Jackson and his attorneys appealed Holeman’s ruling Monday to the D.C. Court of Appeals. Legal observers believe the Appeals Court is likely to uphold Holeman’s decision.
“In my view, the appeals court has no more authority to stop a law passed by the city and cleared by Congress than the lower court,” said Mark Levine, a local gay rights attorney.
Under the city’s election law, Jackson and his backers must complete a series of requirements for a referendum, including obtaining petition signatures from voters, by the time Congress completes March 3 its review of the same-sex marriage law.
Even if the appeals court were to grant him a stay, many observers believe it would be impossible for Jackson to complete the administrative requirements for a referendum by that date.
Jackson is separately appealing a D.C. Board of Elections & Ethics decision denying his application for a voter initiative seeking to ban same-sex marriage in the city. Under the city’s election law, Jackson and his backers have at least six months to complete the petition requirements for an initiative and an unlimited time to challenge the city’s denial of his initiative request through the courts.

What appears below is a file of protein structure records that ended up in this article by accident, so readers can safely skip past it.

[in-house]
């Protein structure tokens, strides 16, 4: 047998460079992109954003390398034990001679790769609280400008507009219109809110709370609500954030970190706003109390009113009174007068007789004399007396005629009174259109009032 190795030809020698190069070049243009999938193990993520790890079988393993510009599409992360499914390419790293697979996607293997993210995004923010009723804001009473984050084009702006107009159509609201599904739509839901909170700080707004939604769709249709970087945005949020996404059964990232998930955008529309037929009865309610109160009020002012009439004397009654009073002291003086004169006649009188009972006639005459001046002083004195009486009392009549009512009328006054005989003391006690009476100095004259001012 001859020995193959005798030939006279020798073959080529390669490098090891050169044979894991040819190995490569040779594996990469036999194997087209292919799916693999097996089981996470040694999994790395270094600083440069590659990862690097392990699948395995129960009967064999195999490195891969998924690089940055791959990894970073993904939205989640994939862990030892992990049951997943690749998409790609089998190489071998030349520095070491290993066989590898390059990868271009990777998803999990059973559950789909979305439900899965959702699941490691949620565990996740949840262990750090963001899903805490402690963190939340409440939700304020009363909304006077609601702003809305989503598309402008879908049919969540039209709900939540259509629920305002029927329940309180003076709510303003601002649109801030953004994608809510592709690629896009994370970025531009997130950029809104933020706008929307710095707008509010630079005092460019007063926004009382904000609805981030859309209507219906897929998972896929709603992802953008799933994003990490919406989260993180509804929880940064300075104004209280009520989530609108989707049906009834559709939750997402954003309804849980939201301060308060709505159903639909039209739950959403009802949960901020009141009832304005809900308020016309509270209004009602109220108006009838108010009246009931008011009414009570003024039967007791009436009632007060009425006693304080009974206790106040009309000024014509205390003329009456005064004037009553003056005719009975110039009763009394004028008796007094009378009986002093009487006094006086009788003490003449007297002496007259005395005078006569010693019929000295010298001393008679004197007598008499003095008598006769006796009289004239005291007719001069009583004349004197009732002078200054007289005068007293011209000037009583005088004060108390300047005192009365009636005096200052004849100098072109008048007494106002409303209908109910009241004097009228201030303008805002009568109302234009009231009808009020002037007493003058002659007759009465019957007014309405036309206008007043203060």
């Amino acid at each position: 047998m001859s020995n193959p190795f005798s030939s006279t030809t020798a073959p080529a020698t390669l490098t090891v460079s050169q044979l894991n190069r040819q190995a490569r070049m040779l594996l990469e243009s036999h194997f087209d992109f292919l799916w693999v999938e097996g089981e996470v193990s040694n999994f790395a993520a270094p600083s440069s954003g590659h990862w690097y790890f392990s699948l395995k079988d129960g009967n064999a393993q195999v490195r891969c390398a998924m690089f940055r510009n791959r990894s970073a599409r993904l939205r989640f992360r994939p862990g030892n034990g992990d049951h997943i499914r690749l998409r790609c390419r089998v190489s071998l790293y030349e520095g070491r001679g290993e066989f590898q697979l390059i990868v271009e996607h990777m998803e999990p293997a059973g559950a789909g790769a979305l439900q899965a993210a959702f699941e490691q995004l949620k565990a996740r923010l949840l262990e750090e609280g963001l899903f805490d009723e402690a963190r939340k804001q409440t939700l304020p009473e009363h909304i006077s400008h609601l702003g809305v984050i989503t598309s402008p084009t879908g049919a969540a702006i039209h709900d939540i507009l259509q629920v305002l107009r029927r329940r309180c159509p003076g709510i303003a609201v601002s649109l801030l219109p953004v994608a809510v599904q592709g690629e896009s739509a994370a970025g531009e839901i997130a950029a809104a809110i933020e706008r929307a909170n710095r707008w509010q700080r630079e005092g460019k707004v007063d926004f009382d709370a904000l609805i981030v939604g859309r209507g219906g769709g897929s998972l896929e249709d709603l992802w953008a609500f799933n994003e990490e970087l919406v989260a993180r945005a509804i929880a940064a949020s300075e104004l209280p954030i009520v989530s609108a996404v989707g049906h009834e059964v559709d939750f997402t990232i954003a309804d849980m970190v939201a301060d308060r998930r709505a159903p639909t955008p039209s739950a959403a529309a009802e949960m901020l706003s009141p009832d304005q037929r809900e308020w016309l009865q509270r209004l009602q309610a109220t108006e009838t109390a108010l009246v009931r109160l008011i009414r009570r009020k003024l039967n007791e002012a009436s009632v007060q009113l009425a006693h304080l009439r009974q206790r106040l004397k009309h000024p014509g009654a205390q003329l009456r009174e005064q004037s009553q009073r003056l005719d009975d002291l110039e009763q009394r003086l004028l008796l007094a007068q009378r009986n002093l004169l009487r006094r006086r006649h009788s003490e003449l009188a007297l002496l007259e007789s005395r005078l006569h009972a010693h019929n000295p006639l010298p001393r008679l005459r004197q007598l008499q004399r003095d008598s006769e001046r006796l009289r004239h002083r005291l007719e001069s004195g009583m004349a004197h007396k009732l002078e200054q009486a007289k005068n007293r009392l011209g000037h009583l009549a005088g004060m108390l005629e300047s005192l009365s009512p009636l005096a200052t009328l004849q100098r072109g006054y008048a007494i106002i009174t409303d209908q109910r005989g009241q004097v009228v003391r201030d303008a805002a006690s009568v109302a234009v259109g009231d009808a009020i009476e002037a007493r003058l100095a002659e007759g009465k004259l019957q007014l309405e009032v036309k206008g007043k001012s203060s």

The election board has on three occasions denied requests by Jackson and others for ballot measures seeking to overturn the same-sex marriage law. The board has based its denials on grounds that such measures would violate the D.C. Human Rights Act, which bans discrimination based on sexual orientation.
In addition to pushing for ballot measures, same-sex marriage opponents have called on Congress to either overturn the marriage law or force the city to place the issue on the ballot through a referendum or initiative. Most political observers believe Congress won’t intervene on the matter as long as Democrats are in control.
Capitol Hill insiders say all bets are off if Republicans regain control of Congress in the November election or sometime after that. But large numbers of same-sex couples will have married by the time a serious threat to the law surfaces in Congress.
“Everyone will see that the sky hasn’t fallen,” said Michael Crawford, a same-sex marriage activist.